Property is a perennial hot topic in the UK as is the plight of first-time buyers and lower-income workers, who struggle to get on the proverbial “property ladder” due to the difficulties of saving for a deposit while paying rent and watching house price continue to rise. Various governments have tried various ways to tackle this issue and yet it continues, for one simple reason.
Markets are governed by the laws of supply and demand
That’s the straightforward truth of the matter. Where supply outstrips demand, prices fall and where demand outstrips supply, prices rise. In the UK, there is generally a strong demand for housing because the mainland UK is a densely-populated island, however the extent of the demand can vary hugely depending on the characteristics of different geographic locations. For example, London has long been (in)famous for its exorbitant house prices, with flats, literally the size of cupboards, being put on the market for eye-watering prices and, much of the time at least, a general feeling that just when you thought prices couldn’t go any higher, a property comes along which sets a new record. Meanwhile, in more rural parts of the UK, you can still buy substantial detached properties with land for less than the price of some London studios. As previously mentioned, it’s a simple case of supply and demand.
In the housing market, the issue of demand goes in tandem with the issue of affordability
As the old song goes, you can’t always get what you want and it’s hard to imagine an area where that saying is more true than in the housing market, particularly in housing hot spots such as London. If you can’t afford it, you can’t have it and in terms of housing, for many people “affording it” means getting a mortgage, which requires both a deposit and the ability to demonstrate that the borrower can afford the repayments over the long term, even if interest rates rise. Higher house prices mean that buyers need bigger deposits and higher incomes before they can expect to be even seriously considered for a mortgage. This increases the challenge on people paying rent while saving for a deposit and, of course, the challenge is felt most acutely by those on the lowest incomes, particularly if the proverbial “bank of mum and dad” is unable to help. Over the years, governments of all persuasions have tried various tactics to address this issue, from obliging builders to create a certain percentage of affordable housing to the “Help-to-Buy ISA” to the recent cut in stamp duty for first-time buyers, however, while these measures may put one group of buyers at an advantage when compared to another group of buyers, they do nothing to address the fact that the UK has an acute shortage of housing stock.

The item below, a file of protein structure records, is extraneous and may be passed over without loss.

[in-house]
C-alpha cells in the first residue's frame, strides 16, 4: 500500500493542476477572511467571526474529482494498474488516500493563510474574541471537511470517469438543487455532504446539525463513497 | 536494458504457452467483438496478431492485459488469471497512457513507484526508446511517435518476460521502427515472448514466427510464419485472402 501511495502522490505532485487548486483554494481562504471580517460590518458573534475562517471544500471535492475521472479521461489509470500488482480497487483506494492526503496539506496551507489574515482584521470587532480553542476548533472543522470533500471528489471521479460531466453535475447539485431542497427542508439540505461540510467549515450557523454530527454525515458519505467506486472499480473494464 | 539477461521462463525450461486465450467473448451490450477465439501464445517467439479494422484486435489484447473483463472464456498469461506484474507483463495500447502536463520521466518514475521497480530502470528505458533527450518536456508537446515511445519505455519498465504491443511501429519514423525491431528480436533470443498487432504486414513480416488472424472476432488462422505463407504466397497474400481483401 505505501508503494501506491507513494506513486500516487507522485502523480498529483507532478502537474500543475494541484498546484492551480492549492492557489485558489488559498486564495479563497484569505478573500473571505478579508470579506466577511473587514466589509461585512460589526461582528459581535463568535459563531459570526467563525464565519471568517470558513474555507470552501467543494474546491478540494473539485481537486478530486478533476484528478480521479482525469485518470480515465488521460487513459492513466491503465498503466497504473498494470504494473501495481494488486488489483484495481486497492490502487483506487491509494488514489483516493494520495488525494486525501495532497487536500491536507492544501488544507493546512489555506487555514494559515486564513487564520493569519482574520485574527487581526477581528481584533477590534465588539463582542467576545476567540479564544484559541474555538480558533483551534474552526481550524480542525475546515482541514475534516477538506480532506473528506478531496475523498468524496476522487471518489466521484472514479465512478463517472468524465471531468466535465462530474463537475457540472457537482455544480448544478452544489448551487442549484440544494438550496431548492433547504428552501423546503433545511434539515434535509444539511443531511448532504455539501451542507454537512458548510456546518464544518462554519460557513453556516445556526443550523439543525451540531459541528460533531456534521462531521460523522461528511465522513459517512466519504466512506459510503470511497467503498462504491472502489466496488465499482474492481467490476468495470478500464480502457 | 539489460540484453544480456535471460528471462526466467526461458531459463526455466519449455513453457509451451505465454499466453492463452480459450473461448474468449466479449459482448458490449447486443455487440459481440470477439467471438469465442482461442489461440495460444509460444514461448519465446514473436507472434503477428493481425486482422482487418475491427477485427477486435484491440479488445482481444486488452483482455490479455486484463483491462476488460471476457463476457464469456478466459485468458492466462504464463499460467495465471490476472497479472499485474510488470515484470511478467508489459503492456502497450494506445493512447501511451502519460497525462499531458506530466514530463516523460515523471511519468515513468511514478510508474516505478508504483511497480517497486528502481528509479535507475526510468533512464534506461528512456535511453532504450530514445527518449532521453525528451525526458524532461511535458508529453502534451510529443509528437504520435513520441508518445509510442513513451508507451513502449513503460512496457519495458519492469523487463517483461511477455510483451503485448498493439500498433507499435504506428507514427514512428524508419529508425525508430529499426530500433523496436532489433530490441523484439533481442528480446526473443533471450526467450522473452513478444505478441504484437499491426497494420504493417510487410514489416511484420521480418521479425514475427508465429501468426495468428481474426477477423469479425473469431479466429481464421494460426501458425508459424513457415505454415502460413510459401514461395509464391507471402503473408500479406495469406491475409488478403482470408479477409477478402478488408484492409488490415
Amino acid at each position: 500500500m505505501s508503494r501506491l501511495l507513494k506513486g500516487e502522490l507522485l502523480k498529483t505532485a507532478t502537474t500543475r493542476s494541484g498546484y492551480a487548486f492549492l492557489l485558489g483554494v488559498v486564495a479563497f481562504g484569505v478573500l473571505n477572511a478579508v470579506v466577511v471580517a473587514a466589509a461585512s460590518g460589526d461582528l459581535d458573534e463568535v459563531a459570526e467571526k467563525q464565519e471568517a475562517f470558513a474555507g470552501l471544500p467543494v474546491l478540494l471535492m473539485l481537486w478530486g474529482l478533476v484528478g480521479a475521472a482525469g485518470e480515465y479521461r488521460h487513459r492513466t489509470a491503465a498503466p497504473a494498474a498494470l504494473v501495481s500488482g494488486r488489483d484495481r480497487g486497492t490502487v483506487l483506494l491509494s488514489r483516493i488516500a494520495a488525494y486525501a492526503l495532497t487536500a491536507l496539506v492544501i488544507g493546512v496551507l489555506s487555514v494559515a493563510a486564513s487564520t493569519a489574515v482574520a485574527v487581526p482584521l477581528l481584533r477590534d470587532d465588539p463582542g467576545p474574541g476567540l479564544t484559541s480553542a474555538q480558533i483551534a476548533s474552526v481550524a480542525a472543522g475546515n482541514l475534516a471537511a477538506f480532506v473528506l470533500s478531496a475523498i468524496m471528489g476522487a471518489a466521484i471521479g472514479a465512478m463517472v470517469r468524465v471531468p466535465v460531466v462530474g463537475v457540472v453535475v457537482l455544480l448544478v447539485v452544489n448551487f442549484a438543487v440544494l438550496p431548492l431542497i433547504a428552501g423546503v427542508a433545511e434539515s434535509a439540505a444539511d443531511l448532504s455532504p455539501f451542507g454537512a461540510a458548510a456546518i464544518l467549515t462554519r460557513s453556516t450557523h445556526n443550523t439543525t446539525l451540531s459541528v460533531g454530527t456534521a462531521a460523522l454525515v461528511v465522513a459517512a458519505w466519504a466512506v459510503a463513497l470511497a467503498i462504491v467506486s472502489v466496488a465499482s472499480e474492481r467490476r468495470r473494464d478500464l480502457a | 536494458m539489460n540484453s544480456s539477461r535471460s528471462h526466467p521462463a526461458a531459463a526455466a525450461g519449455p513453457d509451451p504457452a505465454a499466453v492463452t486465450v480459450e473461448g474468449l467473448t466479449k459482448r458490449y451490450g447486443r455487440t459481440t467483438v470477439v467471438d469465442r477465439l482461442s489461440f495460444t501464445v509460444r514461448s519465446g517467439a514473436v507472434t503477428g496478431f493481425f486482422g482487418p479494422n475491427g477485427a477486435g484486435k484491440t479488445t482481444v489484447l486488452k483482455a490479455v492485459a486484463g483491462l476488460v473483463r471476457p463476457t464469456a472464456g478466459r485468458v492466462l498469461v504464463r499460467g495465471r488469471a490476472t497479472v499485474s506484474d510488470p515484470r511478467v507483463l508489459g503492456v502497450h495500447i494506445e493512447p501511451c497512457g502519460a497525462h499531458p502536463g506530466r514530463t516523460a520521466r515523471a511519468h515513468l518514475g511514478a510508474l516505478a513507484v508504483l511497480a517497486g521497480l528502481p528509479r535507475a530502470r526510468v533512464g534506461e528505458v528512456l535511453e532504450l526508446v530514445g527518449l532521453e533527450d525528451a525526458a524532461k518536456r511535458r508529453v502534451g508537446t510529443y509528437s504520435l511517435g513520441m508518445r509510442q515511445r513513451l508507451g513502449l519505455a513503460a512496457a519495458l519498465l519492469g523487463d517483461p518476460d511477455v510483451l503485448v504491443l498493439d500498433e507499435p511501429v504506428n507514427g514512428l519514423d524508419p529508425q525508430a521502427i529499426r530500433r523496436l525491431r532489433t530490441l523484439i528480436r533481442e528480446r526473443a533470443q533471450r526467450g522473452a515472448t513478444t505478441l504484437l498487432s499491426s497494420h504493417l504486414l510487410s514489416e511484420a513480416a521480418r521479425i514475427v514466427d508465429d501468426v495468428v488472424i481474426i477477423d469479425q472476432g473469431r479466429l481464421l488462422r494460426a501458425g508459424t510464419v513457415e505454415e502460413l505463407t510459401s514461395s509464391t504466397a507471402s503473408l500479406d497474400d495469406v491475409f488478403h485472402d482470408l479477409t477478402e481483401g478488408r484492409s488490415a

Building more homes
Pledges to build more homes have regularly featured in manifestos and budgets for many years and, indeed, featured in the latest budget in which Philip Hammond promised no less than £44bn in overall support for a home building programme, which the government expects to last into the middle of the next decade. This does, however, raise the question of where these homes will be built. Home prices are at their highest in places such as London and the surrounding Thames Valley area precisely because there is such a shortage of land on which to build. The Chancellor has taken some tentative steps towards addressing this, such as by making it possible to issue compulsory purchase orders on land developers have banked for financial reasons and promised a “review” of why requests for planning permission can find themselves subject to delays. If, however, affordable property is to become a reality for the majority of people in the UK, then much more needs to be done to unlock potential building land and to maximize its usefulness for development.